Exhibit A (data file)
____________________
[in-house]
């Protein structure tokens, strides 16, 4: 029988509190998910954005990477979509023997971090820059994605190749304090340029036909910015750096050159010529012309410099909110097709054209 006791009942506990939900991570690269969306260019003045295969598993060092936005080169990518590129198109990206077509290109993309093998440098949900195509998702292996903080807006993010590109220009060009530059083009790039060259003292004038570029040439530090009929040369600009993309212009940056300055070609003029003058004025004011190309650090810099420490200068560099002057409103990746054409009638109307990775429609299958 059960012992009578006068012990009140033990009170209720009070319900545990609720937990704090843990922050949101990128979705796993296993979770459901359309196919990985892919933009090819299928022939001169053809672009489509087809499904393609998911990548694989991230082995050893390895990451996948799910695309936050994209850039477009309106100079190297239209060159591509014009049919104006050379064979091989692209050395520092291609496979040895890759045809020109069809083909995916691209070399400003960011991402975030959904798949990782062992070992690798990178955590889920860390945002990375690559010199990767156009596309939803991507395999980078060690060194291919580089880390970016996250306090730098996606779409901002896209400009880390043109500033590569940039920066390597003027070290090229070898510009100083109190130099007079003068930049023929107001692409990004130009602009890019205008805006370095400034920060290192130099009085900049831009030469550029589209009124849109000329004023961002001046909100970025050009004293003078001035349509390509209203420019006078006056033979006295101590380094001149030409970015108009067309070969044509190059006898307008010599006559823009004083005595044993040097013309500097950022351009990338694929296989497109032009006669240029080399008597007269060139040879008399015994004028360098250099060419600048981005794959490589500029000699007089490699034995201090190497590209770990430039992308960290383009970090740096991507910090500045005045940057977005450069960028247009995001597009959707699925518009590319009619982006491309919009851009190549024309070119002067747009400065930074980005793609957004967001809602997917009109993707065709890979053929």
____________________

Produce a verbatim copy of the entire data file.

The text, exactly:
[in-house]
């Protein structure tokens, strides 16, 4: 029988509190998910954005990477979509023997971090820059994605190749304090340029036909910015750096050159010529012309410099909110097709054209 006791009942506990939900991570690269969306260019003045295969598993060092936005080169990518590129198109990206077509290109993309093998440098949900195509998702292996903080807006993010590109220009060009530059083009790039060259003292004038570029040439530090009929040369600009993309212009940056300055070609003029003058004025004011190309650090810099420490200068560099002057409103990746054409009638109307990775429609299958 059960012992009578006068012990009140033990009170209720009070319900545990609720937990704090843990922050949101990128979705796993296993979770459901359309196919990985892919933009090819299928022939001169053809672009489509087809499904393609998911990548694989991230082995050893390895990451996948799910695309936050994209850039477009309106100079190297239209060159591509014009049919104006050379064979091989692209050395520092291609496979040895890759045809020109069809083909995916691209070399400003960011991402975030959904798949990782062992070992690798990178955590889920860390945002990375690559010199990767156009596309939803991507395999980078060690060194291919580089880390970016996250306090730098996606779409901002896209400009880390043109500033590569940039920066390597003027070290090229070898510009100083109190130099007079003068930049023929107001692409990004130009602009890019205008805006370095400034920060290192130099009085900049831009030469550029589209009124849109000329004023961002001046909100970025050009004293003078001035349509390509209203420019006078006056033979006295101590380094001149030409970015108009067309070969044509190059006898307008010599006559823009004083005595044993040097013309500097950022351009990338694929296989497109032009006669240029080399008597007269060139040879008399015994004028360098250099060419600048981005794959490589500029000699007089490699034995201090190497590209770990430039992308960290383009970090740096991507910090500045005045940057977005450069960028247009995001597009959707699925518009590319009619982006491309919009851009190549024309070119002067747009400065930074980005793609957004967001809602997917009109993707065709890979053929």